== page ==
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-   -   How-To: cut a channel in concrete? (http://www.diychatroom.com/f19/how-cut-channel-concrete-37107/)

vsheetz 01-29-2009 02:22 AM

How-To: cut a channel in concrete?
 
My house is built on a concrete slab. I need to cut a channel in the slab to install electric to a new kitchen island. Need to fit a 3/4" PVC conduit - the length of the channel is about 5 feet.
  1. I was told that if it's a post tension slab, I cannot cut the channel - is this correct?
  2. How do I tell if it's a post tension slab?
  3. Suggestions on how to best cut the channel?
thx!
Vince

Ron6519 01-29-2009 06:16 AM

If it's that sort of slab, you will need another route or redesign the layout.
Ron

yesitsconcrete 01-29-2009 07:09 AM

the channel can still be cut,,, post tension cables're installed in the middle of the slab & run in 1 direction - your odds of being parallel're 1 : 1 or 50 - 50 :laughing: they're also install'd mid-point vertically.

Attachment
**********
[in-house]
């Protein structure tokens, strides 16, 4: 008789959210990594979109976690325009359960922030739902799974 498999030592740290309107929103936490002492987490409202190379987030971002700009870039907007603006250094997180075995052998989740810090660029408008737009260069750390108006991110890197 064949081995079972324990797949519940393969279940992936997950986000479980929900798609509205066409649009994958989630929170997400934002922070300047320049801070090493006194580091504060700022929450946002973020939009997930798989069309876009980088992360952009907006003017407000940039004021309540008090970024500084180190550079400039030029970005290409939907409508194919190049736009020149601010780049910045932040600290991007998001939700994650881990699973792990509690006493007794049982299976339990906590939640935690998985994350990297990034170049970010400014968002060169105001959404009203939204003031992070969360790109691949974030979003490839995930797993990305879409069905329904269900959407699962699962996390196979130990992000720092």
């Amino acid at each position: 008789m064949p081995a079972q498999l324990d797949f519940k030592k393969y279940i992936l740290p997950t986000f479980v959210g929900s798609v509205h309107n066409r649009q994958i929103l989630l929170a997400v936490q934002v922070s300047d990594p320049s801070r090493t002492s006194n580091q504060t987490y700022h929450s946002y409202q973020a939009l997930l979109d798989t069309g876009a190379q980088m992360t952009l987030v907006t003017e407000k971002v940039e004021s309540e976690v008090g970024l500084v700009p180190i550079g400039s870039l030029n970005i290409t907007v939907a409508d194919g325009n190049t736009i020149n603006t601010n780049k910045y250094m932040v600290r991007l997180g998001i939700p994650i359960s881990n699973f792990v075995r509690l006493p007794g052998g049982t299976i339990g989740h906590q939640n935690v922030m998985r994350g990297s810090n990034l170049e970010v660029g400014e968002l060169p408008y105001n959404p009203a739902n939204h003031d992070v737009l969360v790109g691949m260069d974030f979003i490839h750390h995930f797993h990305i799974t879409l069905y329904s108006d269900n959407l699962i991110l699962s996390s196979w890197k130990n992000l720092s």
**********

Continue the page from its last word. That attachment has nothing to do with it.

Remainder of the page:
How do I tell if it's a post tension slab?
look at the clap sides for patching cement - get a metal detector & ' sweep ' the floor

Suggestions on how to best cut the channel?
diamond blade as we cut all conc.

Willie T 01-29-2009 10:46 AM

The likelihood of your slab being post tension is very remote. It's a relatively expensive way to do a slab, and is generally considered unnecessary overkill in most residential construction. If you have no plans for your house to consult, try the building department. They keep records. Also, ask some of your neighbors. Chances are the houses in your area were built by the same contractor, and some of your neighbors may have plans.

Tscarborough 01-29-2009 11:40 AM

Probably 50% of the homes built in Austin in the last 20 years are post tensioned.

yesitsconcrete 01-30-2009 06:52 AM

hadn't realized the %age was that high, 'scar,,, expansive soils as in colorado ? ? ?

Clutchcargo 01-31-2009 12:15 PM

For my own edification, what is a post tension slab?

Tscarborough 01-31-2009 02:21 PM

High carbon steel cables, coated with grease and a plastic sleeve are laid throughout the slab (although a whole lot less than normal rebar), with one end terminating into an anchor, and the other end left loose outside the slab.

After the slab is placed and cured, a machine is attached to the loose end of the cable that pulls it to a certain amount of tension. That end is then restrained, the excess cable is cut off and the hole patched. This puts the entire slab under compression, which is a very good way to prevent slab failure.


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